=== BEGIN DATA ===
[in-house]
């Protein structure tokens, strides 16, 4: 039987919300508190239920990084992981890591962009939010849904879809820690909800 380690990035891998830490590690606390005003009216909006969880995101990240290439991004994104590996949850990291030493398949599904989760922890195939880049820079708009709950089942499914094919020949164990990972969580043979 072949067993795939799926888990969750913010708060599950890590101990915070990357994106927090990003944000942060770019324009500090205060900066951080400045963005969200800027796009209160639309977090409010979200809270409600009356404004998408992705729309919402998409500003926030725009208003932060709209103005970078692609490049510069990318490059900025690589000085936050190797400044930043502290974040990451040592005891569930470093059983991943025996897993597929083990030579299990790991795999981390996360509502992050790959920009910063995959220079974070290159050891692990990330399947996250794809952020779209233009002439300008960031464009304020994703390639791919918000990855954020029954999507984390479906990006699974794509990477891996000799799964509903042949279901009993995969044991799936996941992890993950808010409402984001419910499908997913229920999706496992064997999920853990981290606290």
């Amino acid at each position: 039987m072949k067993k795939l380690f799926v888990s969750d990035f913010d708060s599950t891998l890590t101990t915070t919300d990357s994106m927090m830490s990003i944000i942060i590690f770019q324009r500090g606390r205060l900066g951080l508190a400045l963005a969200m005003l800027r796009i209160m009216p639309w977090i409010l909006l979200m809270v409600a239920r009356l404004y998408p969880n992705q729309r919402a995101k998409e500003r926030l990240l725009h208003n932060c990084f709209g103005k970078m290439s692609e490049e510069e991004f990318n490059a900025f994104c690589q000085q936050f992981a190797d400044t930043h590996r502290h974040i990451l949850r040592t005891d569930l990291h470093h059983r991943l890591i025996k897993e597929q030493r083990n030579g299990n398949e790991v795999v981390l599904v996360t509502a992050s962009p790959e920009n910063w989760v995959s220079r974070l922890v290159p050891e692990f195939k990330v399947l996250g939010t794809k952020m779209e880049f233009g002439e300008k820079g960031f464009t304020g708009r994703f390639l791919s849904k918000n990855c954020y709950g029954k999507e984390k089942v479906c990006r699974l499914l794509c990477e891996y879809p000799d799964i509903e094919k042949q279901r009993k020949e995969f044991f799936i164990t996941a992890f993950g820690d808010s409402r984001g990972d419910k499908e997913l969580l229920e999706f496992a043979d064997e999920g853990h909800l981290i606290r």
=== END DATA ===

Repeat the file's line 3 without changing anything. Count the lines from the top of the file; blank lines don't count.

């Amino acid at each position: 039987m072949k067993k795939l380690f799926v888990s969750d990035f913010d708060s599950t891998l890590t101990t915070t919300d990357s994106m927090m830490s990003i944000i942060i590690f770019q324009r500090g606390r205060l900066g951080l508190a400045l963005a969200m005003l800027r796009i209160m009216p639309w977090i409010l909006l979200m809270v409600a239920r009356l404004y998408p969880n992705q729309r919402a995101k998409e500003r926030l990240l725009h208003n932060c990084f709209g103005k970078m290439s692609e490049e510069e991004f990318n490059a900025f994104c690589q000085q936050f992981a190797d400044t930043h590996r502290h974040i990451l949850r040592t005891d569930l990291h470093h059983r991943l890591i025996k897993e597929q030493r083990n030579g299990n398949e790991v795999v981390l599904v996360t509502a992050s962009p790959e920009n910063w989760v995959s220079r974070l922890v290159p050891e692990f195939k990330v399947l996250g939010t794809k952020m779209e880049f233009g002439e300008k820079g960031f464009t304020g708009r994703f390639l791919s849904k918000n990855c954020y709950g029954k999507e984390k089942v479906c990006r699974l499914l794509c990477e891996y879809p000799d799964i509903e094919k042949q279901r009993k020949e995969f044991f799936i164990t996941a992890f993950g820690d808010s409402r984001g990972d419910k499908e997913l969580l229920e999706f496992a043979d064997e999920g853990h909800l981290i606290r």